“Considering they’d only taken a few months, at best, from deciding this is the one, to actually rolling out first jabs, they wouldn’t have had time to develop even the basic tests that you require to set the specifications, demonstrate what the range is each time. It takes years and years and years to do this. Every time you scale up for example, every time you go from 100 grams to a kilogram, to 10kg, you have to start again, because chemical reactions often occur differently as you go to a higher and higher scale. And then you have to iterate based on what you’ve learned. What are the tests? What are the limits? and so on, and how to manufacture to stay within the tramlines.”

So here comes the difficulty. Once you are persona non grata for one of your beliefs, you become an ‘untouchable’. This culture of instant dismissal for an unpopular belief (regardless of whether it is accurate or not) has been exponentially rising in prominence in the last decade. It has led to a culture of self-censorship amplified by ‘social’ media algorithms which merrily curate your timeline into a homogenous soup of unilateral agreement, obscuring anyone who may challenge your worldview. These apps work deviously on your dopamine pathways in very skilful ways, whether you like it or not.  

For those of us who tentatively veered away from The Mainstream Narrative™ over the last 3 years, we have butted heads and had endless heated debates on many topics. From germ theory to the existence of asymptomatic spread to the very existence of viruses, there was a somewhat universal feeling that everything was back on the table for re-examination. Theories that were taken for granted had to be defended from first principles. And in this continued spirit of open and unfettered debate, we at HART have had the luxury of an open-minded forum to expand our knowledge and, if necessary, be proven wrong and change our minds. Many of us now embrace the moniker ‘conspiracy theorist’ as a badge of honour, synonymous as it seems to be with being a critical thinker, who is prepared to disagree at the risk of social ostracism.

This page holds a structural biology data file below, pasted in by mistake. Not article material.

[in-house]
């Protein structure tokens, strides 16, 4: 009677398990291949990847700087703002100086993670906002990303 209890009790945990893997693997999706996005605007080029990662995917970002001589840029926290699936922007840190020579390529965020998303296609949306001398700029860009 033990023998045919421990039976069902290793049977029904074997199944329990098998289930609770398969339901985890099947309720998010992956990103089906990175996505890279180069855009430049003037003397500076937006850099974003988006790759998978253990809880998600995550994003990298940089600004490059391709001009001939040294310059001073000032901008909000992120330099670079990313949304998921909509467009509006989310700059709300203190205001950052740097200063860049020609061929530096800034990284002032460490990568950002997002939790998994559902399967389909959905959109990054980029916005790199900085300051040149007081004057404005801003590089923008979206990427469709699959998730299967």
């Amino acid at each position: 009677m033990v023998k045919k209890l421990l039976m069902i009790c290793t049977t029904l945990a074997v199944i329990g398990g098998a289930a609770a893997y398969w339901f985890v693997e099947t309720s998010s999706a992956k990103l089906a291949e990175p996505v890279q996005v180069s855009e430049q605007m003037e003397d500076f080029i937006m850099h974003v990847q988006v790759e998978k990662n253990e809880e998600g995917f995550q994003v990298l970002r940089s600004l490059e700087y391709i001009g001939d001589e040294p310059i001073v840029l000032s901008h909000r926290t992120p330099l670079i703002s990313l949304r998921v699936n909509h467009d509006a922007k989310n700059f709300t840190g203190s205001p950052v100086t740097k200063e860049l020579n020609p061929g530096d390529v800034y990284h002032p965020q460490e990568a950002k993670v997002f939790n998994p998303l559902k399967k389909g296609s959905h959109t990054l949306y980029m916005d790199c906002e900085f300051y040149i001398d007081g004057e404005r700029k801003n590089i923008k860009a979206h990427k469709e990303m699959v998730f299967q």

So this piece is really about resisting the urge to dismiss anyone a priori just because you disagree on one particular point. Listen anyway, and consider carefully why you disagree. Where did you get your certainty that they are wrong? Would anyone stand to benefit from this view? Could you have fallen prey to a highly sophisticated propaganda campaign? 

Closed loop systems are doomed to fail. They thwart knowledge growth and will be the downfall of humanity if allowed to flourish. We are continually being cognitively herded into echo chambers online. In real life, we must continue to listen respectfully to each other, consider alternate views and engage in healthy debate, instead of allowing giant corporations to do our thinking for us. The complexity and potential of the human brain is not replicable in machine form, unless we consent to our own psychological hijacking.